Follow Us on Twitter
Microsoft is very proud of our TEALS partnership with Seattle Public Schools and Rainier Beach High School. We commend the leadership, vision and courage of these educators to recognize the opportunities that computer science education opens up for young people. Preparing young people for life is perhaps the most important job one can do. Thanks to principals like Dwane Chappelle of Rainier Beach High School for doing whatever it takes. In this blog post, a high school student talks about why he’s excited about taking computer science classes through TEALS.
By Bishal Acharya
There are just three students in my Advanced Placement Computer Science class at Seattle’s Rainier Beach High School (RBHS). Three people out of a school of more than 400. Three people out of a senior class of about 100. In today’s high-tech, computer-driven world, that would be sad and depressing news anywhere.
In Seattle, where tens of thousands of people work in software, electronic commerce and other high-tech jobs, it’s just crazy. At RBHS, where three Microsoft software engineers help teach through the Technology Education and Literacy in Schools (TEALS) program, it’s especially crazy.
Fortunately, the Washington state legislature passed a new law in Olympia that will help change that by counting advanced placement computer science as math or science credit. It may be hard to believe that what is likely the most difficult class offered at my school doesn’t currently count as a math or science credit.
But today that will change when Gov. Jay Inslee signs House Bill 1472 into law. This is a big step in the right direction.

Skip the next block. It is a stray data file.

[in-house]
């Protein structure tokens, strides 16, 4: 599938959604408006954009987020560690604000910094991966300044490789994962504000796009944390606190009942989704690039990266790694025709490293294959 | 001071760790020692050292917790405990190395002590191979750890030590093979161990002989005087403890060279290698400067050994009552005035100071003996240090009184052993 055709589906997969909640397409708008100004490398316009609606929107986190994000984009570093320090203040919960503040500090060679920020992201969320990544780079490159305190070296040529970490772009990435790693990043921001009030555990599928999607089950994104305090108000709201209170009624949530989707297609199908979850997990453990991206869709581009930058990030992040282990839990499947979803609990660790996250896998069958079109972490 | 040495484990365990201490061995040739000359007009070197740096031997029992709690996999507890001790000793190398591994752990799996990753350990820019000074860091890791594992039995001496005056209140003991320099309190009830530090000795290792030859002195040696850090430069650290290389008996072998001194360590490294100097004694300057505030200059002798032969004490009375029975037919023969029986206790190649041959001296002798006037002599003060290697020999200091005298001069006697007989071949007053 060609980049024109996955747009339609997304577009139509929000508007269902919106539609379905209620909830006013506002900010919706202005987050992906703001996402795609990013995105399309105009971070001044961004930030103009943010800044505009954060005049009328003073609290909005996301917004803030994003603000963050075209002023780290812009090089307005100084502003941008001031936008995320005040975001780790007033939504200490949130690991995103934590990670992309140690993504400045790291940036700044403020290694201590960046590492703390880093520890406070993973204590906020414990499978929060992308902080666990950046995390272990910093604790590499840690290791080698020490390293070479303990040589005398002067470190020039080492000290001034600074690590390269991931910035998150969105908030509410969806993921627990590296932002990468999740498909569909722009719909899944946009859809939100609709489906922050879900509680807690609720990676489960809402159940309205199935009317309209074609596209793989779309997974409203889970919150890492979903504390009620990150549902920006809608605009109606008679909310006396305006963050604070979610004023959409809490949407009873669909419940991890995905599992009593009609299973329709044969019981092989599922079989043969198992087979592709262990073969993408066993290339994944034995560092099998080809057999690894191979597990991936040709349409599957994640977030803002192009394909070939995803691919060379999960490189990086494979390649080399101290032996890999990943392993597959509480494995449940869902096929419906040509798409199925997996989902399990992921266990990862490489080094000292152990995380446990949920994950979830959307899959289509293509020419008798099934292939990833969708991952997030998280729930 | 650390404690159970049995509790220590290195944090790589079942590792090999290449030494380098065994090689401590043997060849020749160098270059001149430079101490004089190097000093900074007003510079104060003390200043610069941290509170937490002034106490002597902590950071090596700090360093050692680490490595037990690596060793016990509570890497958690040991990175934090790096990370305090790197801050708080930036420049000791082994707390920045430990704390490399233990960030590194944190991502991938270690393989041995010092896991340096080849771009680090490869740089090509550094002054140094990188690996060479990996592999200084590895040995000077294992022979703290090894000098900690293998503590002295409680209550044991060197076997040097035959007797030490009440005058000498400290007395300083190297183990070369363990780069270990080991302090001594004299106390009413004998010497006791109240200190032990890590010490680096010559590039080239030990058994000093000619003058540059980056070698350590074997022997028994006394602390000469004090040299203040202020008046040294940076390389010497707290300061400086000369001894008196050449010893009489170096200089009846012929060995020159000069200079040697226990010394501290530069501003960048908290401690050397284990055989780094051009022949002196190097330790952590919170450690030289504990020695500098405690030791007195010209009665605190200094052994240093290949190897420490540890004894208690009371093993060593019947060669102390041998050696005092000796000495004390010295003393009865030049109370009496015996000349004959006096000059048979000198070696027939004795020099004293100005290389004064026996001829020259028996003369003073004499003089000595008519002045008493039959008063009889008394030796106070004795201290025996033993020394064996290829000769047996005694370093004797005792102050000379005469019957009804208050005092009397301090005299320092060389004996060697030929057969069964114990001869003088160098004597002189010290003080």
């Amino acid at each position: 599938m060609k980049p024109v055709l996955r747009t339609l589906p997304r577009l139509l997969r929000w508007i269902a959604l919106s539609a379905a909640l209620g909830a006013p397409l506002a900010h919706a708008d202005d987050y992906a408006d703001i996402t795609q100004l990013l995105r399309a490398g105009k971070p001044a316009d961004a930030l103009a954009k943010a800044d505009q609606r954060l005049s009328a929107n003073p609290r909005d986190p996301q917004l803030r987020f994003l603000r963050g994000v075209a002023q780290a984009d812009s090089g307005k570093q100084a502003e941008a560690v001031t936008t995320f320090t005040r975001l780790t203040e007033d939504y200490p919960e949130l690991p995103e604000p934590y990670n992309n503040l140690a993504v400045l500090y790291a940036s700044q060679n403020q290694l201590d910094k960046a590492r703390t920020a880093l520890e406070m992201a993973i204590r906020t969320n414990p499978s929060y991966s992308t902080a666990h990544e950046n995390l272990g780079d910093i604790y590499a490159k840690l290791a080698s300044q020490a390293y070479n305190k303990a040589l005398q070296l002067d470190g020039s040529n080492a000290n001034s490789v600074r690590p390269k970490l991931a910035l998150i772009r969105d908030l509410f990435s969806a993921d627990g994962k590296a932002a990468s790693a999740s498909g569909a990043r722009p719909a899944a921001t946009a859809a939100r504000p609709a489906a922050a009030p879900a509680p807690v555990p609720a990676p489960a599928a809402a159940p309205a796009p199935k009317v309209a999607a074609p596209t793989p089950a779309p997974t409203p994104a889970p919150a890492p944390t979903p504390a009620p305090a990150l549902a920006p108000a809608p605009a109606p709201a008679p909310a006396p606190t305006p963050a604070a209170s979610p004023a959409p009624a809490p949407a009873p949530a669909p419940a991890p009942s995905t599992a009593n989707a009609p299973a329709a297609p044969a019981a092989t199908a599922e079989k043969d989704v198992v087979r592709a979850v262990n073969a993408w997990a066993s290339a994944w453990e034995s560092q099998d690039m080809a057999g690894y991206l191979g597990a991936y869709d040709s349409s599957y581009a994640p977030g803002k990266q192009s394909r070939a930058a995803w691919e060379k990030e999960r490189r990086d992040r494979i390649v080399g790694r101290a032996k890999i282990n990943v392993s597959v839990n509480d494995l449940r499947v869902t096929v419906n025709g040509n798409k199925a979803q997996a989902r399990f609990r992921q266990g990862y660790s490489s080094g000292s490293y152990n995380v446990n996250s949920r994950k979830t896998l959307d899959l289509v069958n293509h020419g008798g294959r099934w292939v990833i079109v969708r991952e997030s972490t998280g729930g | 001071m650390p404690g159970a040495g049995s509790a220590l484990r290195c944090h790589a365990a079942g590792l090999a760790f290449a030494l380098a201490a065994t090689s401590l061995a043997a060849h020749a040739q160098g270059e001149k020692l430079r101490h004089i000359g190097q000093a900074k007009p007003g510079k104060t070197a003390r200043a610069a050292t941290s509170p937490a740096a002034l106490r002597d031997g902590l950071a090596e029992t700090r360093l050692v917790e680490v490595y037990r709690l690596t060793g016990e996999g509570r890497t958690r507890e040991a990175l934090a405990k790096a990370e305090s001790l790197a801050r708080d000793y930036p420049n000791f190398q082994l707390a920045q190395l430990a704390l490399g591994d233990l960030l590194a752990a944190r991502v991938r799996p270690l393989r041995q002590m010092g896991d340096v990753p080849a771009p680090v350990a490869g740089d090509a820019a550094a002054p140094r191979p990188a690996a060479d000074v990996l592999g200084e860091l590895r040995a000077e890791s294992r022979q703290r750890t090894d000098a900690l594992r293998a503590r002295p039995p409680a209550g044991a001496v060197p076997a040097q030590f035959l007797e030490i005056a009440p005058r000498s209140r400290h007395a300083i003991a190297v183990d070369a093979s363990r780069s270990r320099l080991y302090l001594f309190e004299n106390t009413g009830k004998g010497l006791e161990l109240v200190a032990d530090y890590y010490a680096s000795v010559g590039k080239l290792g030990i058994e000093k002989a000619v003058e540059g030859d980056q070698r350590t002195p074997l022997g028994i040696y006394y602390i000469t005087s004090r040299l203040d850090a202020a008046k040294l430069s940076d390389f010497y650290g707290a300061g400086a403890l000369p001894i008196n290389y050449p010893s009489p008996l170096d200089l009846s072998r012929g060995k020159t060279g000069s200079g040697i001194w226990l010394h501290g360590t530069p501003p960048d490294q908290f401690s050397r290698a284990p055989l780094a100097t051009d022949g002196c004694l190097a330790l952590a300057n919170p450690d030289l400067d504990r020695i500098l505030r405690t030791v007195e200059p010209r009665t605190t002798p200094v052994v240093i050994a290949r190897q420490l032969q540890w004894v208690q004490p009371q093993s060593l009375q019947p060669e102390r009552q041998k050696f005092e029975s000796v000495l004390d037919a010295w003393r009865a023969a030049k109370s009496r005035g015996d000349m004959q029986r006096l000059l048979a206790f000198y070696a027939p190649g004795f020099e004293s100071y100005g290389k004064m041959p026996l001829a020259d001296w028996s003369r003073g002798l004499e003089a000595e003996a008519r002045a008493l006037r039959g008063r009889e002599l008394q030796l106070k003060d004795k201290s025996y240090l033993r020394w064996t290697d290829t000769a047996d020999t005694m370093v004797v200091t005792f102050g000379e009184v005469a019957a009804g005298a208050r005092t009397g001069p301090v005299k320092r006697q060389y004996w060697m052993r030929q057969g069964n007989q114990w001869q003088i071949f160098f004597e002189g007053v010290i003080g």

WA state Governor Jay Inslee signing into law the recognition of AP computer science class as credit towards graduation requirements in math and science.
Most of my fellow students at RBHS come from low-income backgrounds and families of color. Like me, many are recent immigrants to this country. The dropout rate here is high, and too few of my schoolmates go on to college. Many do not even understand that companies like Microsoft and Amazon are just a few miles away from our neighborhood. One of my computer science classmates left the class to flip burgers.
Computer science is a way out of that fate, a proven path to a better life.
And yet almost nobody takes it.
Students following a traditional path to college take algebra, geometry, calculus, biology, chemistry and physics. Not computer science.
Even the easier introductory computer science course here at RBHS, while popular, doesn’t get the interest it should even though students in that class get to write cool apps and games for mobile phones. Many schools around Washington don’t even offer computer science.
Again, that seems crazy. Why wouldn’t we want more people taking computer science when our economy needs so many computer scientists and so many people need jobs? A recent report found that there are 25,000 unfilled jobs in Washington because the state’s residents don’t have the right skills. That number could grow to 50,000 by 2017.
That’s why I’m so glad the Legislature has taken action to count AP Computer Science as either math or science credit. Personally, I think the introductory course should count as well. But I understand that lawmakers were concerned that might interfere with students taking Algebra 2, which teaches important skills used in everyday life.
Allowing AP Computer Science to show up on my high school transcript as a math or science credit costs the state nothing and will start many students on a great career path. It’s no surprise that such a simple, straightforward idea is supported by 77 percent of Washington voters according to a recent poll by Washington STEM.
The technology companies that are part of Washington STEM want to hire people like me – local kids from Washington, educated in our schools. I want to work for one of those companies some day, or perhaps start my own company. I understand the opportunities that await me – especially in my backyard. If more students took computer science, they would understand these opportunities as well. Now, hopefully more will be encouraged to enroll in these classes.